On a good note: Great to see Kovy hitting people when he’s frustrated instead of pouting, slashing, or sucking. I’m seeing a real leadership vibe from him this year. That sequence at the end of the second period where he laid out a couple of sabres was inspiring. He also made a few great plays. Carbo finally tried Kovy and Koivu together. They looked good for those two shifts. Too bad they were with Latendresse. (Koivu’s lot in life is to carry around C3PO like baggage around the ice.)

  41. P St. Pierre says:

    I have to say that I’m in agreement with everything you just said. The Habs have to work through this on their own and Carbonneau needs to figure out some decent lines. There is no point in sacrificing youth for a second tier scorer. Maybe if you can obtain an Alexander Ovechkin, but no GM in his right mind would trade a player like that for anything.

    Montreal has a good young team. They aren’t going to win tons of games in a row because they don’t have that consistency yet. I still believe that they have many components that a building team should have and in 3-4 years, they might be one of the best teams in the Eastern Conference. Bob Gainey is a smart man. He will find a way to get a winning team in Montreal.

    If the Habs can continue to show progress with their young players and have a decent season, they will attract attention from top free agents. Say what you want about the Montreal media, the school system, and whatever else, it all comes down to one thing. Good players want to win. If Montreal can prove that they are building a real winner here with players like Price, Markov, and Plekanc, UFA’s will come to this city.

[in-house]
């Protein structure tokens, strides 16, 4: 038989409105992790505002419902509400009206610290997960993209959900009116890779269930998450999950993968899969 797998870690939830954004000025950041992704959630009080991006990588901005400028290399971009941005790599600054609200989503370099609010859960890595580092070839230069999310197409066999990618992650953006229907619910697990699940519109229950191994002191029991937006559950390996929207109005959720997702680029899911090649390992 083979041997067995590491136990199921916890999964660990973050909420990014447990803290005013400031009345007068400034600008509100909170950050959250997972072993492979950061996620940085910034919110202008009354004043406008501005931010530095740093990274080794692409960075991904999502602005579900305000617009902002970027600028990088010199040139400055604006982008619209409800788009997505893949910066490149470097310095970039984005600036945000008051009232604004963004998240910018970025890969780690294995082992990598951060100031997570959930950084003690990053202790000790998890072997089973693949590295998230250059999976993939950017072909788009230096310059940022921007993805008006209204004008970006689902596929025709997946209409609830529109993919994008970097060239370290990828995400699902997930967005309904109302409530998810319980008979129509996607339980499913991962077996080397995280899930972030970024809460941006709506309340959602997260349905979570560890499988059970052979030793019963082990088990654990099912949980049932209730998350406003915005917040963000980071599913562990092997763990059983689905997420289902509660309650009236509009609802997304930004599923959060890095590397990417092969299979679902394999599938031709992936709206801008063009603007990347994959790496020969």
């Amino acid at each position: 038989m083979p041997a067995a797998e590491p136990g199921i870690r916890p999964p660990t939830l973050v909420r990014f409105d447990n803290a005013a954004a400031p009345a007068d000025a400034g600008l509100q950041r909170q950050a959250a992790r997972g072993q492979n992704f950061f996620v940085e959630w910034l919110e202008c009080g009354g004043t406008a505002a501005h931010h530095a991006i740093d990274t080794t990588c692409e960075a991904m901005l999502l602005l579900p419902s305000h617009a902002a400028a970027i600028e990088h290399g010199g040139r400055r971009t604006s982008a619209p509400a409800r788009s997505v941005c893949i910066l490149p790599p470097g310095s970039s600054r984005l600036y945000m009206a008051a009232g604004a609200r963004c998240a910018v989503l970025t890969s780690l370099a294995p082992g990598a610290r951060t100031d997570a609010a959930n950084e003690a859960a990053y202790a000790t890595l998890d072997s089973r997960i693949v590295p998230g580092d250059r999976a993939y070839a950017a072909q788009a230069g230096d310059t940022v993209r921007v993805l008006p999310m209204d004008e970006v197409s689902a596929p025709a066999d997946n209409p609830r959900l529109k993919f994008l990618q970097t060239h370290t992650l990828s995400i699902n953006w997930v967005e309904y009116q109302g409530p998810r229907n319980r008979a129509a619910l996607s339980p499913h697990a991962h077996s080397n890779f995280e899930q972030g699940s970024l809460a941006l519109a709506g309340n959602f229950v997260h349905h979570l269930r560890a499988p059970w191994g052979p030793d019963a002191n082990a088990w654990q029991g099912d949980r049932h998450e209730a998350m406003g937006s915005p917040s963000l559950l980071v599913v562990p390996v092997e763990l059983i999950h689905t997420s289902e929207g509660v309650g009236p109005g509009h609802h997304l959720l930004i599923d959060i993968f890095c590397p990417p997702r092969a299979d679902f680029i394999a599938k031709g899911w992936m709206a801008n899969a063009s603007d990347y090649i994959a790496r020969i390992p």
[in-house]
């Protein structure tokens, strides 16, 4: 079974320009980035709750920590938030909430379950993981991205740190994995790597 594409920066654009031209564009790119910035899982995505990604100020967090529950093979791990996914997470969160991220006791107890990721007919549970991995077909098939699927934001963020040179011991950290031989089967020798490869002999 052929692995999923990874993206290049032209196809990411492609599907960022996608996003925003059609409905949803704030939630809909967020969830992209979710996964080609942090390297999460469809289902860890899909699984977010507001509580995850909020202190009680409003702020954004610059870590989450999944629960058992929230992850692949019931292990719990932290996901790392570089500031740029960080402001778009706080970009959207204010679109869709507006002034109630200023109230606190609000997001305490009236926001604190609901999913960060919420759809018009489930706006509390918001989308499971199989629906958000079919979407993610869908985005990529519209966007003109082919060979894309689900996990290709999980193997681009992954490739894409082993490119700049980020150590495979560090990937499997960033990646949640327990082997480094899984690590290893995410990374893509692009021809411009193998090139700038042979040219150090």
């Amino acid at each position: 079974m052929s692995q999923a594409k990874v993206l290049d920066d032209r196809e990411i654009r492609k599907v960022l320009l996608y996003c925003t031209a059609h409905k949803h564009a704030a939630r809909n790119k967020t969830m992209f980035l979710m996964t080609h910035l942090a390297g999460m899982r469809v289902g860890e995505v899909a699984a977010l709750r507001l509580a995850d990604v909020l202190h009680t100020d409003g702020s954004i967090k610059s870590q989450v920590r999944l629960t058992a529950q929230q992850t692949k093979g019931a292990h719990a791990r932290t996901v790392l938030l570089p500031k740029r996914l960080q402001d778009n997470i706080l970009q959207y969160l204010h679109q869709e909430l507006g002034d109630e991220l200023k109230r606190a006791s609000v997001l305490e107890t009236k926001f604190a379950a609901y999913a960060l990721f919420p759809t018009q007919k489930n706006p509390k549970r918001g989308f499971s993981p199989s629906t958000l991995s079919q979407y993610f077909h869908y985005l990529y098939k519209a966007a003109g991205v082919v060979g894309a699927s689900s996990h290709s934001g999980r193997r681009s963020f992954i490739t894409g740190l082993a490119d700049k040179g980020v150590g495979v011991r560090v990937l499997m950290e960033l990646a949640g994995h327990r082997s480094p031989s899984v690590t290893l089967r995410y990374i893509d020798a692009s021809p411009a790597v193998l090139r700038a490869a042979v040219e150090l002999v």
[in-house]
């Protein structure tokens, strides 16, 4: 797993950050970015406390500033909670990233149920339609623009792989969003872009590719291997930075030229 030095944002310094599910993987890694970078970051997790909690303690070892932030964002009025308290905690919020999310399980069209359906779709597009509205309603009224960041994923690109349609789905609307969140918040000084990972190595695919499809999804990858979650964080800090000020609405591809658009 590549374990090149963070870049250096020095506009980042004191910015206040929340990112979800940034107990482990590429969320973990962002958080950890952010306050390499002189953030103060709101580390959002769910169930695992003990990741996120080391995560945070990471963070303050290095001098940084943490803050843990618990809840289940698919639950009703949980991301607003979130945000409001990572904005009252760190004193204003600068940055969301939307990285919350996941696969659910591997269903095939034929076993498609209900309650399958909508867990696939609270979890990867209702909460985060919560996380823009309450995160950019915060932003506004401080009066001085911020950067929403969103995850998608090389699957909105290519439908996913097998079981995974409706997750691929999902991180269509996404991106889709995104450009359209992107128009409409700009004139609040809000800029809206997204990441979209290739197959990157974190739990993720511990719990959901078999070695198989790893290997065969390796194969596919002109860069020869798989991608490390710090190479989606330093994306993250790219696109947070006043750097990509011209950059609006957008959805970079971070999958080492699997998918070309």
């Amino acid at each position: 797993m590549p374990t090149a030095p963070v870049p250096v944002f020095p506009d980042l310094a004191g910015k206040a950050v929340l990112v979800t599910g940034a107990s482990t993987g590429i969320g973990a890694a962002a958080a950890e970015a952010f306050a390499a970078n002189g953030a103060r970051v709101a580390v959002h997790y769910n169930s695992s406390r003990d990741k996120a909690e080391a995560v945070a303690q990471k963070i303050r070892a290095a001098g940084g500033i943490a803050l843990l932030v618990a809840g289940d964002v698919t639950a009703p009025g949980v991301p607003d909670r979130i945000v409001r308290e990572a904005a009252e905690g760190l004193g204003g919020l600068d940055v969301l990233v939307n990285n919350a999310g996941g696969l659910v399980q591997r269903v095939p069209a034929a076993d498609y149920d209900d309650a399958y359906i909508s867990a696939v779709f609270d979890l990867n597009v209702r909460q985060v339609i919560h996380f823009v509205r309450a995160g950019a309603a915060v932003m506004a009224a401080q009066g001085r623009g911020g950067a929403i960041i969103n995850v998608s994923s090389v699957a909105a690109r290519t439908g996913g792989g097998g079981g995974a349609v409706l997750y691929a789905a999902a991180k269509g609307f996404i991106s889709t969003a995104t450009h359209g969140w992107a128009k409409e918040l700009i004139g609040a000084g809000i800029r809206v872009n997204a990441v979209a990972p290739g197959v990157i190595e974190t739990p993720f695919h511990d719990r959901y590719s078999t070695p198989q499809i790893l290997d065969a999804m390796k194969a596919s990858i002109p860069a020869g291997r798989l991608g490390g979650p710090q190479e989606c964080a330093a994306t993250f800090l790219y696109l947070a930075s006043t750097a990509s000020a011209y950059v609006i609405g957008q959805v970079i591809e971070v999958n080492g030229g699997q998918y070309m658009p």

42. JF says:

    Your first point, about peaking early while other teams are just finding their game, is a very good one. Buffalo is a case in point – they have been finding their game over the last little while and will now rise easily through the standings. We have to work harder, especially at getting the puck out of our zone. That is one aspect of the game where we are really starting to look like last year. When it comes to digging the puck out of a corner or along the boards, the opposition player always looks stronger than the Hab.

    Our powerplay is beginning to concern me. I’m not seeing those swift passes that allow us to move in on the goal and catch the other team out of position. We spend a lot of time chasing the puck down the ice and then dumping it in, only to have to chase it again.

    The only way we’ll win a lot of games is by hard work. We haven’t seen enough of it lately.

  43. zamboni says:

    I don’t know about the others, but this reverse comments is making me dizzy.